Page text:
'We're beginning to see the collapse of the system': agencies that serve people with disabilities call for more funds to pay staff
As the economy continues to reemerge from the pandemic, many employers say they are having a hard time hiring enough workers for all their open positions. But one sector was already facing major staffing shortages prior to the coronavirus – providers for home and community-based services for people with disabilities.
The inability to hire and retain workers – in part driven by low wages due to low government reimbursement rates – was already a crisis, but now threatens to collapse the system, advocates say.
Direct support professionals, or DSPs, do everything from aiding people with medical appointments, helping with housework and cooking, assisting with complex medical care, and helping people with activities of daily life like brushing their teeth, bathing, and getting dressed.
“The inability of organizations to recruit and retain staff has been with us for quite a few years now. And then the pandemic hit. And we lost many DSPs, many DSPs found that they had to stay home with their family members. Others decided maybe it was time to find another profession. The work is hard. And for what we're able to pay DSPs, they could go to other employers in all different sectors in the economy and receive a higher wage,” said Nancy Murray, president of the Arc of Greater Pittsburgh and senior vice president at Achieva.
“Now that now that we're seeing a recovery, we don't we don't have the staff available to us any longer at the rate of the salaries that we're able to pay them with the rates that we receive to keep pace with, other sectors of the economy, whether it's Wal-Mart or Sheetz or, you know, some restaurants, we just can't, we just can't pay our staff what they can earn in in other places,” Murray said.
Much of the work DSPs do to care for people is reimbursed by Medicaid, a jointly-funded federal and state program that covers health costs for many low-income and disabled individuals. But low rates mean many staff earn low wages – leading to hardship for staff, and high turnover for provider agencies.
There’s more than 6,000 people with disabilities statewide who were receiving services prior to the pandemic, who now aren’t, Murray said. That’s because, in some cases, day programs never re-opened, or only re-opened partially due to staffing constraints.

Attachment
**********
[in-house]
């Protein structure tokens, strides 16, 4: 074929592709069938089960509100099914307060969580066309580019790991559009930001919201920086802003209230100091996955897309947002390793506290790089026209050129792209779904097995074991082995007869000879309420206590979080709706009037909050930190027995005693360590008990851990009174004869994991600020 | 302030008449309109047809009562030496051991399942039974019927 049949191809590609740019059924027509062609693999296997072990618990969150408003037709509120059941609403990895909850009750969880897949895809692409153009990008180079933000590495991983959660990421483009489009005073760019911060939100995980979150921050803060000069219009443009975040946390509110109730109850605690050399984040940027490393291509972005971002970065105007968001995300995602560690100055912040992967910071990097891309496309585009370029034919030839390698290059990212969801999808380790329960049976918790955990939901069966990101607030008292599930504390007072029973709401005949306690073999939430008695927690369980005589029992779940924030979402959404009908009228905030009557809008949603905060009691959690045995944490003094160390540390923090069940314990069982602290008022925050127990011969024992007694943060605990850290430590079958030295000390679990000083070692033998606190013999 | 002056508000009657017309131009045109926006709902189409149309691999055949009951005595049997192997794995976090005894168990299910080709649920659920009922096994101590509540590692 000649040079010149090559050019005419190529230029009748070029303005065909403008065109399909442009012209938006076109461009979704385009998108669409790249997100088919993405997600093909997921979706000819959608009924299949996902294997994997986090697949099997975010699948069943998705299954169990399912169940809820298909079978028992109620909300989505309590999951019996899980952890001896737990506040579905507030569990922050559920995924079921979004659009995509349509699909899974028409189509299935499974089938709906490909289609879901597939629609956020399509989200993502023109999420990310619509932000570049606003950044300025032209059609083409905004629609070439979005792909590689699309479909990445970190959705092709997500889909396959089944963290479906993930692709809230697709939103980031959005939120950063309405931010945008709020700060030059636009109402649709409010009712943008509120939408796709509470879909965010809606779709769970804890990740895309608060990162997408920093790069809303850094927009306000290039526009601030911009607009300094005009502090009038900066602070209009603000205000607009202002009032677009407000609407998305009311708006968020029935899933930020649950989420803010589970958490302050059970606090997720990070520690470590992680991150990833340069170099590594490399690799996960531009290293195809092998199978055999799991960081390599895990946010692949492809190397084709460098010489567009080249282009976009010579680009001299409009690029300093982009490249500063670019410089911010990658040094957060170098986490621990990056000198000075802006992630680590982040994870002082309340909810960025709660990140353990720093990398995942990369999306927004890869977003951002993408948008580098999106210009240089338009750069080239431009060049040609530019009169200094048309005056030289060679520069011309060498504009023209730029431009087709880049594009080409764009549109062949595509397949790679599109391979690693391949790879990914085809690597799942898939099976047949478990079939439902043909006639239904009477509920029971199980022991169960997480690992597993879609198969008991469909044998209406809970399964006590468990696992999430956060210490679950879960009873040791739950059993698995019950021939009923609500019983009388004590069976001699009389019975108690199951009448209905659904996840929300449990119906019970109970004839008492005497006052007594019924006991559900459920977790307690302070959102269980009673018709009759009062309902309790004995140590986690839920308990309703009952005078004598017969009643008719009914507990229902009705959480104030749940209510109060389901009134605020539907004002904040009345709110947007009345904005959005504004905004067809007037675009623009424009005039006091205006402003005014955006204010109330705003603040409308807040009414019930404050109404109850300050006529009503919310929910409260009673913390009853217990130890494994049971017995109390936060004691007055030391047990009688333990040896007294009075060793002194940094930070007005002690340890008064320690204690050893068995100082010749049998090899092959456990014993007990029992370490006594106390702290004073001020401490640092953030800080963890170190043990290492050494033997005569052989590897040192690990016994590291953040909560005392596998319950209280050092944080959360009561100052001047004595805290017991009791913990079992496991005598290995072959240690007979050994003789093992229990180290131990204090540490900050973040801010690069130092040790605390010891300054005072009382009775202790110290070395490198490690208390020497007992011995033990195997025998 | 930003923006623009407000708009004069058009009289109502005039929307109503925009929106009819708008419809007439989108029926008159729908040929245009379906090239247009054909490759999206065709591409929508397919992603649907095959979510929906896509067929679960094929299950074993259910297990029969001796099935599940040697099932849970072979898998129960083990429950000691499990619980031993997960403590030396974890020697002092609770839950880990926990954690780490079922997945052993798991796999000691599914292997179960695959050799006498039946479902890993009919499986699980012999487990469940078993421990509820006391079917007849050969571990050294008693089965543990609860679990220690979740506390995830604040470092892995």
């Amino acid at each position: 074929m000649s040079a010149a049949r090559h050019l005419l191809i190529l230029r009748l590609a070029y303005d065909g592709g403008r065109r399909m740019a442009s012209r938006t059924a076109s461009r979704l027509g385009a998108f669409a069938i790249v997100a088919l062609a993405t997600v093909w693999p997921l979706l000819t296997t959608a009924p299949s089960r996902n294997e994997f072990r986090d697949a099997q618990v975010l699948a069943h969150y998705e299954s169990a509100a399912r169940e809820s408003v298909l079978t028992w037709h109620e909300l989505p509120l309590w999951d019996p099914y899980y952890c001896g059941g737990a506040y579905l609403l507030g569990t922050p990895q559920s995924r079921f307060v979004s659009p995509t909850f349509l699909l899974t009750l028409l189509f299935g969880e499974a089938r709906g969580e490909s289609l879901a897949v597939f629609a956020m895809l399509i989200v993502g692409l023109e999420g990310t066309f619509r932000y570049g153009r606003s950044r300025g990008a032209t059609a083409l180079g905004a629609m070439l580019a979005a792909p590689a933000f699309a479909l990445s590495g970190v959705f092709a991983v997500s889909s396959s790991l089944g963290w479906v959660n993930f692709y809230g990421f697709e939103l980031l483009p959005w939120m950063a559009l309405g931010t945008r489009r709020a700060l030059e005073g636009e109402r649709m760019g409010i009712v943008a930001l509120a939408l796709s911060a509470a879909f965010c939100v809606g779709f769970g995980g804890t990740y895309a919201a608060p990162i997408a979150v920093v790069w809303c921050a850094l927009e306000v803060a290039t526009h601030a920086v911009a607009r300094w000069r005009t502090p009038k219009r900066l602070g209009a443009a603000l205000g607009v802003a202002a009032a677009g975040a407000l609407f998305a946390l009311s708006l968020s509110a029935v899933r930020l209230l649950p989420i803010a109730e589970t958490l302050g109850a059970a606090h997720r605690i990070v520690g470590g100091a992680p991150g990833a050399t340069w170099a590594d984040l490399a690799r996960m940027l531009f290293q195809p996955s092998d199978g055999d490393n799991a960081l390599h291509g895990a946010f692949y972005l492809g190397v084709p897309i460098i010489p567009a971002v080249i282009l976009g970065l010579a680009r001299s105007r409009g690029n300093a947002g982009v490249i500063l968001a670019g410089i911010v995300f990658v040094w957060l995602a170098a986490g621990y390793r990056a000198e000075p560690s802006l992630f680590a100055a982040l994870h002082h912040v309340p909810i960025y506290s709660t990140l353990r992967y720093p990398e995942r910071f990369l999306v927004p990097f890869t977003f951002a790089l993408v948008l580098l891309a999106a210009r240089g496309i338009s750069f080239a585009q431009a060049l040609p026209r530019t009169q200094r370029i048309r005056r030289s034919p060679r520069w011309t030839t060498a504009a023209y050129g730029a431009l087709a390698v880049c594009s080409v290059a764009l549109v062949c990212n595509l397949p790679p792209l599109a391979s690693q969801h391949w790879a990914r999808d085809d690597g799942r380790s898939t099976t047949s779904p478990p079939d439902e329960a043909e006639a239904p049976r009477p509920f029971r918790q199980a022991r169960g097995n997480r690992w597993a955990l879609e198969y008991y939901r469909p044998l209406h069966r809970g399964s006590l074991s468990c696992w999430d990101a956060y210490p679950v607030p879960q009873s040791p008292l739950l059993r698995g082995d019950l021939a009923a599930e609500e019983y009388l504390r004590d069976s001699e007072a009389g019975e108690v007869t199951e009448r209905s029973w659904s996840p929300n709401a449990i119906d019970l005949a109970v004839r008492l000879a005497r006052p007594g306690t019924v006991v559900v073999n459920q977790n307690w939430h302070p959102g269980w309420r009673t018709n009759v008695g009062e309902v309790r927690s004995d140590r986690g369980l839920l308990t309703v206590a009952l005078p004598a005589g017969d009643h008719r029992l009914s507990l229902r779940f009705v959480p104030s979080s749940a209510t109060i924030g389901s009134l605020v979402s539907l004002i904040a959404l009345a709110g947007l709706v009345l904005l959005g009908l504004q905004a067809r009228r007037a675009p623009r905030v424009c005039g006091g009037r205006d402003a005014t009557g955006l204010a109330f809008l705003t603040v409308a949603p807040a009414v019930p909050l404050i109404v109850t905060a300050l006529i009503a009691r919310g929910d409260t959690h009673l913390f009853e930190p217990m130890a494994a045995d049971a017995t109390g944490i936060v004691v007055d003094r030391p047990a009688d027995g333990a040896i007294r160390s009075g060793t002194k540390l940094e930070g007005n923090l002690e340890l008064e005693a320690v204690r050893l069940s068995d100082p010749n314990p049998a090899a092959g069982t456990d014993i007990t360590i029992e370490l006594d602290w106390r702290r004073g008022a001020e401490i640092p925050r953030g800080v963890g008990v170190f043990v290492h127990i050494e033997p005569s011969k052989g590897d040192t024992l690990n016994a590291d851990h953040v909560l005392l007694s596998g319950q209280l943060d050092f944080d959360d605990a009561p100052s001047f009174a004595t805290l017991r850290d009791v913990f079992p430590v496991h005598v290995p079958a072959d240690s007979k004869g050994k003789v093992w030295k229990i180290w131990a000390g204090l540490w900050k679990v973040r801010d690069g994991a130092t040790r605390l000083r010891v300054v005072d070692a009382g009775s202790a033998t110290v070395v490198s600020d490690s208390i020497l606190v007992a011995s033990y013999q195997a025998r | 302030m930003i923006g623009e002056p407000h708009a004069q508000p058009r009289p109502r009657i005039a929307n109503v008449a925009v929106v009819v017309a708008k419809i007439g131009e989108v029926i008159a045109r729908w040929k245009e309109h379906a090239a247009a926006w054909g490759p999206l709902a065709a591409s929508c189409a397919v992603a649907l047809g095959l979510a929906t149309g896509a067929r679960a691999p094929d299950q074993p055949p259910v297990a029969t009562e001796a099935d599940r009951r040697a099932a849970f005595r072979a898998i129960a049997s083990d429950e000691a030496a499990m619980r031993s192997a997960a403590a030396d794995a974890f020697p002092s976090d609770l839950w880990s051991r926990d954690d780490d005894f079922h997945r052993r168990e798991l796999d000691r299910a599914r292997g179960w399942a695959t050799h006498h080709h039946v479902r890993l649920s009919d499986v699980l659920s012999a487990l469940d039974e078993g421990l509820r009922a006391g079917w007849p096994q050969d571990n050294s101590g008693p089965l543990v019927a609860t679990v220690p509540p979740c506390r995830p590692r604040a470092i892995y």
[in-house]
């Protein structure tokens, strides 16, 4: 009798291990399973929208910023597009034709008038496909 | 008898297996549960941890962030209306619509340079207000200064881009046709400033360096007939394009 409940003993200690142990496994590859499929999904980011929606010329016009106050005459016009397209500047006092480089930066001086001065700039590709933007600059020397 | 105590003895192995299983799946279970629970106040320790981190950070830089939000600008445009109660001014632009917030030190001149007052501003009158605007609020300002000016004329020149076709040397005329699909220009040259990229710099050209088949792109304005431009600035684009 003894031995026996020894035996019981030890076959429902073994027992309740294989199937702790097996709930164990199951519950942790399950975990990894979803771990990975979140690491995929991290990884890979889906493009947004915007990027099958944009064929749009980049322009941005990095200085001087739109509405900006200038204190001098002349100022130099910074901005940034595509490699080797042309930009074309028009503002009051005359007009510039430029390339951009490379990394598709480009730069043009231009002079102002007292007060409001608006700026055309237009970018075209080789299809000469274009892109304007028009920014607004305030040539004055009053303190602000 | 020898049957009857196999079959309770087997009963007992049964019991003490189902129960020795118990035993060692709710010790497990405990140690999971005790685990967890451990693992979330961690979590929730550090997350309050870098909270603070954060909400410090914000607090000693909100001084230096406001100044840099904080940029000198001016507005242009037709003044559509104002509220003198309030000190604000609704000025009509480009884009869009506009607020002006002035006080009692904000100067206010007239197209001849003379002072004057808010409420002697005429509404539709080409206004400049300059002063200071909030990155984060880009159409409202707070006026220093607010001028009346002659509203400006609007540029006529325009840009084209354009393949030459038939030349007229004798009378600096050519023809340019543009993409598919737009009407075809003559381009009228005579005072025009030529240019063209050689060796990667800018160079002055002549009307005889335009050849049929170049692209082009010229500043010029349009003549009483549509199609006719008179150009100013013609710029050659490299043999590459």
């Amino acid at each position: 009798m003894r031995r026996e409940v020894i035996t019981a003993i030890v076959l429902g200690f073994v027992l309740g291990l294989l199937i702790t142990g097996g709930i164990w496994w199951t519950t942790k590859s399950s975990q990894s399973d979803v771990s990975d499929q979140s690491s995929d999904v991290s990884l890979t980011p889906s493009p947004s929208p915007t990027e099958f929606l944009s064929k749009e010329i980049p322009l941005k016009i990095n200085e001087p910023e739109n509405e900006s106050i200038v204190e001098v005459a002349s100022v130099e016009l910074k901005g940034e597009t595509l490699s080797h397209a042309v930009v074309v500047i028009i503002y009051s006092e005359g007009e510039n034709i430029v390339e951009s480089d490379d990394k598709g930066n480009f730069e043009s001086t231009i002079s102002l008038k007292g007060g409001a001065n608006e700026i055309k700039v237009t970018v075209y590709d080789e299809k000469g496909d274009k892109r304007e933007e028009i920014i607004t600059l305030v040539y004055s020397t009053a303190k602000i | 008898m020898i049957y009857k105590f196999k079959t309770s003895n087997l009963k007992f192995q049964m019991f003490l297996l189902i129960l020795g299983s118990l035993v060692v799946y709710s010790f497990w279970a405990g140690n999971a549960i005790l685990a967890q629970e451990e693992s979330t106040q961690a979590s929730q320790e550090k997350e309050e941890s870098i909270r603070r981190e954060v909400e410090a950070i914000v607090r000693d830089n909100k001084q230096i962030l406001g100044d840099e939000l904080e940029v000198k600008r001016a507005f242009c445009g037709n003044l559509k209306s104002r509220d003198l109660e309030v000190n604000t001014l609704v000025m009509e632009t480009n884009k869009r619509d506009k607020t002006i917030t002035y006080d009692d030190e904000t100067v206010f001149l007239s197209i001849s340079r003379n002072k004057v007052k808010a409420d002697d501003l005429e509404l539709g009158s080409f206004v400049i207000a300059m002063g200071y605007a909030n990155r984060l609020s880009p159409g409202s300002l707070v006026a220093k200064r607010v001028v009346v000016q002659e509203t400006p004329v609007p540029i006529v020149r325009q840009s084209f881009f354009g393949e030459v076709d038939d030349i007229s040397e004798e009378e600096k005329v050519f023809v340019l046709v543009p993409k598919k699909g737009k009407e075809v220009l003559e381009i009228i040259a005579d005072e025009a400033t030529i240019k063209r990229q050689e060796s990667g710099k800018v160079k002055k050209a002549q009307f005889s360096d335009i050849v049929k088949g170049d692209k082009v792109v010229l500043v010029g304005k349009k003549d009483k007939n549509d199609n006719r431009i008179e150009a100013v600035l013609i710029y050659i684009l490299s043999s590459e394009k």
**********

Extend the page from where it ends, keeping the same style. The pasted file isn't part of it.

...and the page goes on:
“We know that some providers, for example, closed some of their community homes,” Murray said. “They didn't have the staff to keep them all open. So, many people with intellectual disabilities then were moved into another home, giving up a home that maybe they had lived in for quite a few years, but because the provider didn't have enough staff, they had to consolidate homes for people. So, when we're looking at things like that, we're beginning to see the collapse of the system because we're at a point where people with intellectual disabilities just aren't able to get the services that they're entitled to there and they're eligible for.”
Murray’s organization is one of a number of disability service providers that are asking the state to invest $541 million of American Rescue Plan funds into a rate increase, to increase DSP compensation. She and other providers argue DSPs should be paid comparable wages to workers in state centers for people with intellectual disabilities, who do similar work.
State human service officials have acknowledged the shortage of workers in the sector.
“To address the shortage of workers within the intellectual disability/autism service system, the Pennsylvania Department of Human Services has committed to both one-time funding to support provider recruitment and retention efforts and to proactively engage in the process of refreshing the data that informs the department’s reimbursement rates for providers serving individuals with intellectual disabilities/autism,” said Erin James, a spokesperson for the agency.
The state has asked federal regulators to let it collect new data it uses when calculating reimbursement rates one year in advance from when it normally would in 2022; it is awaiting federal approval.